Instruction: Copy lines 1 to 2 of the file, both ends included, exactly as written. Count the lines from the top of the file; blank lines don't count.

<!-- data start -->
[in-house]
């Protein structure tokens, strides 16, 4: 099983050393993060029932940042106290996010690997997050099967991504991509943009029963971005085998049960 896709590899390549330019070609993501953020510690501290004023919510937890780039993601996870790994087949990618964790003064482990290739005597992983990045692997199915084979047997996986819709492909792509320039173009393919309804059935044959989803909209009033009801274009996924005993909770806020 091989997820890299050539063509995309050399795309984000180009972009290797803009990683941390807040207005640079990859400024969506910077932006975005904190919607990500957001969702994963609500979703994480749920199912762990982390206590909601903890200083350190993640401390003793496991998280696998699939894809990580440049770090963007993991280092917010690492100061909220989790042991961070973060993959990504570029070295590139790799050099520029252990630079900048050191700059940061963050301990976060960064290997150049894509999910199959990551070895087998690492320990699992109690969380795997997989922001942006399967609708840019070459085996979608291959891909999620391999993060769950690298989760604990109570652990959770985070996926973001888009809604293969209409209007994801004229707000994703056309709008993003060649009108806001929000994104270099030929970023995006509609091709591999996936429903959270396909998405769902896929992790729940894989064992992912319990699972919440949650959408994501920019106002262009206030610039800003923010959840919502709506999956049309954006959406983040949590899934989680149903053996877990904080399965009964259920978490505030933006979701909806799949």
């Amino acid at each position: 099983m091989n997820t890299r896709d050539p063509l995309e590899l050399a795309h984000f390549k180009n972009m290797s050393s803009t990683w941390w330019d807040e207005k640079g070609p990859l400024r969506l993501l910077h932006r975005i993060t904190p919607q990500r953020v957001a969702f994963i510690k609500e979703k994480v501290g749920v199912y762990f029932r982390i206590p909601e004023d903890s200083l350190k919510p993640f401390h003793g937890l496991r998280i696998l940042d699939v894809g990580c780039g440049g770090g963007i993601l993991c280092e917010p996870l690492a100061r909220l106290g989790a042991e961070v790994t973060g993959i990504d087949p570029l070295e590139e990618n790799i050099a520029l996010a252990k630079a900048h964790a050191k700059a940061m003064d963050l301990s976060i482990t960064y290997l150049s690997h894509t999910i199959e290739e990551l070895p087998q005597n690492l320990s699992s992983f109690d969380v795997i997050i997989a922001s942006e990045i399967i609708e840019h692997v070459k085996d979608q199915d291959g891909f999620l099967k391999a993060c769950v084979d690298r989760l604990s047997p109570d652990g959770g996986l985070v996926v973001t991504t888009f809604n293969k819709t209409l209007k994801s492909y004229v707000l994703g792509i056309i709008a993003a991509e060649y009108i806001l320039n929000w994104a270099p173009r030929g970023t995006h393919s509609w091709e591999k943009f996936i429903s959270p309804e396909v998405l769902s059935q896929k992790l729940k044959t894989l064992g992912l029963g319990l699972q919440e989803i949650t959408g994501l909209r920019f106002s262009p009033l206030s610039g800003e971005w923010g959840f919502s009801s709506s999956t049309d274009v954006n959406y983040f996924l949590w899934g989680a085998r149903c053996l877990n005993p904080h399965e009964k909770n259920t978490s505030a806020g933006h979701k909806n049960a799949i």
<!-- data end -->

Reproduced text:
[in-house]
């Protein structure tokens, strides 16, 4: 099983050393993060029932940042106290996010690997997050099967991504991509943009029963971005085998049960 896709590899390549330019070609993501953020510690501290004023919510937890780039993601996870790994087949990618964790003064482990290739005597992983990045692997199915084979047997996986819709492909792509320039173009393919309804059935044959989803909209009033009801274009996924005993909770806020 091989997820890299050539063509995309050399795309984000180009972009290797803009990683941390807040207005640079990859400024969506910077932006975005904190919607990500957001969702994963609500979703994480749920199912762990982390206590909601903890200083350190993640401390003793496991998280696998699939894809990580440049770090963007993991280092917010690492100061909220989790042991961070973060993959990504570029070295590139790799050099520029252990630079900048050191700059940061963050301990976060960064290997150049894509999910199959990551070895087998690492320990699992109690969380795997997989922001942006399967609708840019070459085996979608291959891909999620391999993060769950690298989760604990109570652990959770985070996926973001888009809604293969209409209007994801004229707000994703056309709008993003060649009108806001929000994104270099030929970023995006509609091709591999996936429903959270396909998405769902896929992790729940894989064992992912319990699972919440949650959408994501920019106002262009206030610039800003923010959840919502709506999956049309954006959406983040949590899934989680149903053996877990904080399965009964259920978490505030933006979701909806799949």